• Survival outcomes differ among Asian women of different ethnic backgrounds.

    CPIC was the first to show that breast cancer survival is not uniform across women of different Asian ethnicities, irrespective of how advanced the cancer was when diagnosed. In California, Korean, South Asian and Vietnamese women had the poorest survival after breast cancer, pointing to the need in these communities for better screening and/or breast cancer treatment.
  • Melanoma is on the rise throughout California.

    CPIC demonstrated that the rates of both early and more advanced melanomas were rising in all populations in California. This disturbing finding signals a true and alarming epidemic of this deadly cancer, and it has been cited over 245 times in the medical literature since 2009 because it identifies a major public health problem.
  • Survival disparities occur across many cancer types.

    CPIC showed that survival after follicular lymphoma, a common form of this cancer, is lower in poorer communities than in more affluent communities. This demonstrates population disparities in cancer treatment and shows a need in poorer communities for more access to skilled lymphoma care, including access to new successful drug treatments.
  • Our nail salon studies have widespread positive impact.

    CPIC found that California nail salons had higher than expected levels of carcinogens and other banned substances in the air, identifying the need for better standards and the importance of clarifying whether such exposures lead to cancer and other undesirable health outcomes.
  • Tailored approaches to healthcare are needed to address cultural differences.

    CPIC used two approaches to learn how best to help Vietnamese communities in California receive lifesaving colorectal cancer screening: one approach involved lay health workers directly educating the community on the importance of screening, and the other involved advertising about colorectal cancer screening. CPIC found that the use of lay health workers worked best to improve the screening rate, proving that organized community involvement improves colorectal screening practices among Vietnamese-Americans in California.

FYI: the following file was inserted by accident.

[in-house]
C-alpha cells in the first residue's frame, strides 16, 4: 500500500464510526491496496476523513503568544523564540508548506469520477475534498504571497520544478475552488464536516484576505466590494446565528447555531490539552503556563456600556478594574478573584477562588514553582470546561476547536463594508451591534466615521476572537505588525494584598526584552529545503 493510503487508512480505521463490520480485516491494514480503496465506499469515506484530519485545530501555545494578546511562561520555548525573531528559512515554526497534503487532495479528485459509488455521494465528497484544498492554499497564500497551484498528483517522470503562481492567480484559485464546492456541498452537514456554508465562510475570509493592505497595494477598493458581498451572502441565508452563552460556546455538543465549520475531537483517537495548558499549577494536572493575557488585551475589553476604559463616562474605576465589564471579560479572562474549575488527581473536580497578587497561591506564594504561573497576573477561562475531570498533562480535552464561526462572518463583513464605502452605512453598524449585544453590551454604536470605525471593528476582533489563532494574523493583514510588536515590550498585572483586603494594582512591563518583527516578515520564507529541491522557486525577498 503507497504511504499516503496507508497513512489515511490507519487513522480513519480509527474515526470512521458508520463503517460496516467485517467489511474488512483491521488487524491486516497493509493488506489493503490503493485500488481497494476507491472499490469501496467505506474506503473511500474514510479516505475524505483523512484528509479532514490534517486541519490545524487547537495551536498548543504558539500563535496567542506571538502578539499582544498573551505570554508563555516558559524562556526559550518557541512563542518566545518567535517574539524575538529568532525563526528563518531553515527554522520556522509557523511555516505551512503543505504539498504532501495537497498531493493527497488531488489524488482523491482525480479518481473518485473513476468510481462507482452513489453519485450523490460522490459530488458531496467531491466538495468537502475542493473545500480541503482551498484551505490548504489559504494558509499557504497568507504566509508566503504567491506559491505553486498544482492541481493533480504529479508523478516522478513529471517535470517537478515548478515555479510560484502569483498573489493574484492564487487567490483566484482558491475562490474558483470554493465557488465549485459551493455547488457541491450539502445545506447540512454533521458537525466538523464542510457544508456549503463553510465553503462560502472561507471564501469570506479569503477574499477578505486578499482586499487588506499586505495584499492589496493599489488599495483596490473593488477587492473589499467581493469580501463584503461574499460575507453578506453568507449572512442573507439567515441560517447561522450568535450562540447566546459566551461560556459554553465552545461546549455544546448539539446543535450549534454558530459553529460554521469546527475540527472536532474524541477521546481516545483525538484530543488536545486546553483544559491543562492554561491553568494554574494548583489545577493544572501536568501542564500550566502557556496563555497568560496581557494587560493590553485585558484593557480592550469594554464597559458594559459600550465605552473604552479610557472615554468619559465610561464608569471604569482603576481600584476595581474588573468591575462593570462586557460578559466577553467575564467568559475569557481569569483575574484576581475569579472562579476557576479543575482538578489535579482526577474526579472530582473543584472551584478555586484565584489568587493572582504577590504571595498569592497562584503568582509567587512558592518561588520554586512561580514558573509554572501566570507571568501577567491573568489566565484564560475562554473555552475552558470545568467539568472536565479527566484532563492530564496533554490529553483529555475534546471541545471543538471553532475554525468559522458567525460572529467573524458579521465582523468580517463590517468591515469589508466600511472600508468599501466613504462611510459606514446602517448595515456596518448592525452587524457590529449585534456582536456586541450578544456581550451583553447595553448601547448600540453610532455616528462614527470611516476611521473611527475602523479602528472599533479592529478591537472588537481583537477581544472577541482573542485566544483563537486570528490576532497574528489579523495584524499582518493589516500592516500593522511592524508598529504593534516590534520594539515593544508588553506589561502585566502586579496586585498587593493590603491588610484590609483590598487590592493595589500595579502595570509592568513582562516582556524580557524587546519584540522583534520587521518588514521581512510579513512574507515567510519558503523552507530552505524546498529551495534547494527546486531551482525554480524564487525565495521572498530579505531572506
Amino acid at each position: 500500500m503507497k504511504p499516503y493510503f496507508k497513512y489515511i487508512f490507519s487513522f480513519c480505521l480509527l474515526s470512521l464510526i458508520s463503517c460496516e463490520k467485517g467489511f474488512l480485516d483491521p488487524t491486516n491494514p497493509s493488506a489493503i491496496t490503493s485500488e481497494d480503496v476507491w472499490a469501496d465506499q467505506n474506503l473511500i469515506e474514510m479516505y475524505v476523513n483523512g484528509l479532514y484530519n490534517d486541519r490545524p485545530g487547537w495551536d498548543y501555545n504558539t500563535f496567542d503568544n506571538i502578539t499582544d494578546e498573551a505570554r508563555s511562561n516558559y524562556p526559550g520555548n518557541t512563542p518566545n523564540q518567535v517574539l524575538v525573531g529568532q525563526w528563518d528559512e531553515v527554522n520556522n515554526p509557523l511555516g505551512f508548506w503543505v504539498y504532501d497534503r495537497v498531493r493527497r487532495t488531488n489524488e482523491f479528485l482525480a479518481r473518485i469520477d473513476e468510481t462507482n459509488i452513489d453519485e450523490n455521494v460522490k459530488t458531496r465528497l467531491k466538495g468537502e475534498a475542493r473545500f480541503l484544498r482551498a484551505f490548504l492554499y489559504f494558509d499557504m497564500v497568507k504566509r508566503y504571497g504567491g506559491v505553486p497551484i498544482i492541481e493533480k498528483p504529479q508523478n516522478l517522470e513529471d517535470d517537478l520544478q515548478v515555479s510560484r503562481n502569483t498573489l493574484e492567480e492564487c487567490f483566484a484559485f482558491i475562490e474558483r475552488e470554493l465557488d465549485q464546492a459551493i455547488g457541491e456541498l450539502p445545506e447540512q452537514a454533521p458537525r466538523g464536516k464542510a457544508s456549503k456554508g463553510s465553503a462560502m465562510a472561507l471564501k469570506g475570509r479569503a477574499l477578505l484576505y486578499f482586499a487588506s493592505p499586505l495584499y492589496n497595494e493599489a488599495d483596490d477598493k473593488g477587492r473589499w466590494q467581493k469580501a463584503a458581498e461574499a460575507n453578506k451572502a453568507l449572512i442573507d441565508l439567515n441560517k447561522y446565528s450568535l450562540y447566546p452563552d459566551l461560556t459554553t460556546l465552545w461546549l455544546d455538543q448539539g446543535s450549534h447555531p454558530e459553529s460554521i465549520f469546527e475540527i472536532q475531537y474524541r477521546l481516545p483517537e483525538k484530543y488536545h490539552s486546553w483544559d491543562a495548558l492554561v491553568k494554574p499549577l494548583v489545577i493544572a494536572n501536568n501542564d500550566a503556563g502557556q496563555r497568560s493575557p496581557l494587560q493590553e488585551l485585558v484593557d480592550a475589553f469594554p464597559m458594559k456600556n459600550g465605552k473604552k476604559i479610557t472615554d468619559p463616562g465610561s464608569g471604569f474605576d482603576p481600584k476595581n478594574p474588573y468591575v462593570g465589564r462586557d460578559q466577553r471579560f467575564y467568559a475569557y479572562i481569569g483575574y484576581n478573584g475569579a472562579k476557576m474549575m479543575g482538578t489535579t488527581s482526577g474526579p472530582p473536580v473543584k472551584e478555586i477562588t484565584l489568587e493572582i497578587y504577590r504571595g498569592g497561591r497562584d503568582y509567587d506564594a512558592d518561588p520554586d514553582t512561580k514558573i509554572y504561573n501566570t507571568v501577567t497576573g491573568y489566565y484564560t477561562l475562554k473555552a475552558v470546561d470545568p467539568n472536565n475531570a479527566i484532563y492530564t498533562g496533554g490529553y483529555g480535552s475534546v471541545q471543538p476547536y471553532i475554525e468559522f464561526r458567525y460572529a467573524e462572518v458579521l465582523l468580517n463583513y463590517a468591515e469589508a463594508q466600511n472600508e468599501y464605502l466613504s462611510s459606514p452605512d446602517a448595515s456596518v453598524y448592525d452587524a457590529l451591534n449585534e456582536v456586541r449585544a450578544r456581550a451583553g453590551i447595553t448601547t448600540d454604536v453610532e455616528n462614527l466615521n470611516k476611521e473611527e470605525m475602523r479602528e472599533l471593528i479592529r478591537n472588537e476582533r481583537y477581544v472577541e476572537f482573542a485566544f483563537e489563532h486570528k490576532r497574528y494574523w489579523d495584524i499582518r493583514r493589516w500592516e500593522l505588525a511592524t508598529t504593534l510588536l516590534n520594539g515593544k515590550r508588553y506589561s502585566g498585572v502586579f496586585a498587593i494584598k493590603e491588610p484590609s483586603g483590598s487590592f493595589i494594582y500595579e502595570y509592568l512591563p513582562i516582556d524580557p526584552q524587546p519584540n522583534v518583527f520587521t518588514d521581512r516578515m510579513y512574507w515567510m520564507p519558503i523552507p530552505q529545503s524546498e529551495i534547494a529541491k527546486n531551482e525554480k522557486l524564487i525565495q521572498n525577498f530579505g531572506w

• Lung cancer afflicts nonsmoking women more than men.

    CPIC was the first to show definitively that among nonsmokers, women were more likely than men to have lung cancer. Until this paper, there were no hard data about the incidence of lung cancer in nonsmokers. This study has been cited extensively as motivation for other research to understand the reasons why.
  • Genetic screening is especially important for African American and Hispanic women.

    CPIC was the first to study the level of BRCA1 mutations (genetic changes responsible for increased risk of breast cancer) in nonwhite women. This work found that young African American and Hispanic women with breast cancer had a particularly high prevalence of BRCA1 mutations, and signaled the importance to these communities and their doctors of screening for this mutation when indicated.

CPIC Research Finds Genetic Factor in Obesity

February 2014 

Dear Get in Front Supporter

February is Cancer Prevention Month! Two of our stories below highlight some of our latest work in advancing cancer prevention, through studies aimed to better understand cancer risk. Besides working to reduce your own risk, you can celebrate Cancer Prevention Month by inquiring about our upcoming Get In Front Mother's Day Garden Breakfast, by listening to our staff talk about the impact of CPIC research and data on prevention at CPIC's upcoming breast cancer conference, and by saving the date for CPIC's 40th anniversary celebration on Thursday, June 26, 2014 in San Francisco.

Journal Selects Article of CPIC's Iona Cheng on Obesity Genetics Among Top 10 of 2013

As referenced last month, CPIC Research Scientist Iona Cheng, Ph.D., along with researchers of the Population Architecture using Genomics and Epidemiology consortium, has been recognized for groundbreaking work unraveling how genes influence dietary preferences to cause weight gain and obesity. The research article based on this work has been selected as a 2013 "Article of the Year" by the American Journal of Epidemiology (AJE). "We believe the top ten articles for the year represent work that is the best in the field," said AJE Editor-in-Chief Dr. Moyses Szklo. "Our selection process is rigorous and involved a review of all articles accepted for publication last year. We believe the obesity genetics research study meets the highest standard of excellence and advancement in epidemiology." The manuscript is highlighted in the AJE and Dr. Cheng and her coauthors will be honored at the 47th annual meeting of the Society for Epidemiologic Research to be held in Seattle, June 24-27, 2014.